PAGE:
Reforms laid out for San Francisco schools 

Paul Revere Elementary School will be getting a new principal, Willie Brown Elementary School will be shut down temporarily so that a new facility can be built and several other “persistently lowest-performing” schools in The City may endure major instructional changes as part of recent state and federal education reform efforts.

That’s what officials with the San Francisco Unified School District told lawmakers Thursday as they revealed preliminary plans on how they might move forward with reforms at 10 public schools that made a state list for being among the persistently lowest-performing.

The schools implementing the reforms can gain between $50,000 and $2 million in federal funding to do so each year for the next three years.

However, the schools must choose from four federally recommended reform options that are rather drastic and include firing principals, closing the school or turning them into charter campuses.

But the district’s preliminary plans appear to select the least-evasive routes. There are no proposals to turn schools on the list into charters. While Willie Brown will shut down, that plan was already in the works as the district is set to use bond money to build a new school.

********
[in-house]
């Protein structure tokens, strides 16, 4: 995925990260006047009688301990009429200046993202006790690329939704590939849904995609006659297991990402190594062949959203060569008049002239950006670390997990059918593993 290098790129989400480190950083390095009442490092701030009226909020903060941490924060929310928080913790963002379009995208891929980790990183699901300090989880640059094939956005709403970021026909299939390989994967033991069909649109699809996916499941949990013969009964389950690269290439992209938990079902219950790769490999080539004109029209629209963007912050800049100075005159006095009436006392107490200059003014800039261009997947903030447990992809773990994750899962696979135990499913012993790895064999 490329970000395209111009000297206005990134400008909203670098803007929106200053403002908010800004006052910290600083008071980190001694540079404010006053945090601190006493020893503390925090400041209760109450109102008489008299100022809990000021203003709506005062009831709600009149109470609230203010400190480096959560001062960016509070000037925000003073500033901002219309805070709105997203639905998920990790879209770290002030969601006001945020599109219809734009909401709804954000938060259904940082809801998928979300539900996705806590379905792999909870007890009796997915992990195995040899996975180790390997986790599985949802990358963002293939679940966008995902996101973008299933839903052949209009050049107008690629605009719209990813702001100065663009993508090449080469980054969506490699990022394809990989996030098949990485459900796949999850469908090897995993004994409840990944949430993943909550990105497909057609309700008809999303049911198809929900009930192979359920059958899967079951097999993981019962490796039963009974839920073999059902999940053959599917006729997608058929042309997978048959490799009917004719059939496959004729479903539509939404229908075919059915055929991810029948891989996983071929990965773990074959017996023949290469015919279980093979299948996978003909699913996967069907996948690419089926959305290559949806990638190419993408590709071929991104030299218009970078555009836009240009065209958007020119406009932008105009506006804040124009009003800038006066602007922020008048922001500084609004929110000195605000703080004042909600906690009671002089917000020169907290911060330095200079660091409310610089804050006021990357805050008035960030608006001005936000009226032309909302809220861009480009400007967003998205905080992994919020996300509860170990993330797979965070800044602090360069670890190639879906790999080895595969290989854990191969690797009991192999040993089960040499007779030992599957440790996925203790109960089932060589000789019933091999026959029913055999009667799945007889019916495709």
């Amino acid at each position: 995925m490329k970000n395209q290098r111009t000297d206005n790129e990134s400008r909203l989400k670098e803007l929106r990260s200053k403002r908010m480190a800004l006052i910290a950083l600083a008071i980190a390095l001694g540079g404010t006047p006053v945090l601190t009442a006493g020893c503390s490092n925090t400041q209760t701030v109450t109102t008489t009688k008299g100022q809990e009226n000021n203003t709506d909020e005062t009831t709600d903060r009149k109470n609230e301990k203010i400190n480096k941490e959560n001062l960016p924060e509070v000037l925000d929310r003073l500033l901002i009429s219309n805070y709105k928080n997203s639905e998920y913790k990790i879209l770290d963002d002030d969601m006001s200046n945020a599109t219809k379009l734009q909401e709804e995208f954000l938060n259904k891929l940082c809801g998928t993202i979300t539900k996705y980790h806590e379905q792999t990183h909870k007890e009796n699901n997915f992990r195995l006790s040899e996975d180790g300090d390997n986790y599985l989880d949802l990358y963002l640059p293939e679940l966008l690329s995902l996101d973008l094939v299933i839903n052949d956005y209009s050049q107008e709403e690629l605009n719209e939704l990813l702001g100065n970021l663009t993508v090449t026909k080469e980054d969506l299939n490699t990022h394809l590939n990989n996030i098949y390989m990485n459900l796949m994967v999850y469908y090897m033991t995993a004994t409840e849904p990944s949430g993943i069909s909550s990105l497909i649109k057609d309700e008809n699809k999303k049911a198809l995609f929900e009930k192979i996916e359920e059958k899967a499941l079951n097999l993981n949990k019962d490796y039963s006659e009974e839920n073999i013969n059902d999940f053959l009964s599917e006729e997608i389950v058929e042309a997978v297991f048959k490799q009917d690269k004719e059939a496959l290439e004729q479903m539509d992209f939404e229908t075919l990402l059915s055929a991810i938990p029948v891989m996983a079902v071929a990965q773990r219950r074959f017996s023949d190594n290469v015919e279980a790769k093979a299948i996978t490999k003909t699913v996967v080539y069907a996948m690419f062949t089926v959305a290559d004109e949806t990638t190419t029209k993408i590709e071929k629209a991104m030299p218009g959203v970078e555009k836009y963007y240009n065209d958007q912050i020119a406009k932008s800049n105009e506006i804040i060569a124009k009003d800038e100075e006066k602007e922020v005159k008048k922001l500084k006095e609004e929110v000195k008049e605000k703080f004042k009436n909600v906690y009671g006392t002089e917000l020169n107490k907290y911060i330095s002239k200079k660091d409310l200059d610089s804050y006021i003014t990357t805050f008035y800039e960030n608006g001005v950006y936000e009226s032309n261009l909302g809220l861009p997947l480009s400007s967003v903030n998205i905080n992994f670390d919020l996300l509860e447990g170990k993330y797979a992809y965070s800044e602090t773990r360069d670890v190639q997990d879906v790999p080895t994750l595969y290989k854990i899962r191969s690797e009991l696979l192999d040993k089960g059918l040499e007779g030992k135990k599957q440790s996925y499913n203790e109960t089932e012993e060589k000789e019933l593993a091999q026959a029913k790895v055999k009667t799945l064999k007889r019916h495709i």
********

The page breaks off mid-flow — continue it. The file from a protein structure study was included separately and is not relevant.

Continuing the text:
Only one principal seems to be on the way out. Principals at five of the 10 schools are protected since they have been on the job less than two years, which was deemed not enough time to turn a school around.

Five of the schools will likely choose the fourth and seemingly least-drastic reform option, the “transformation model,” which includes increasing “teacher and school leader effectiveness,” implementing “comprehensive instructional reforms,” upping “learning time” and creating “community-oriented schools.”

Other schools also may forgo the federal funding this school year and wait until next year to implement reforms, the district said.

The plans are not set in stone and are subject to more community input, school district spokeswoman Gentle Blythe said.


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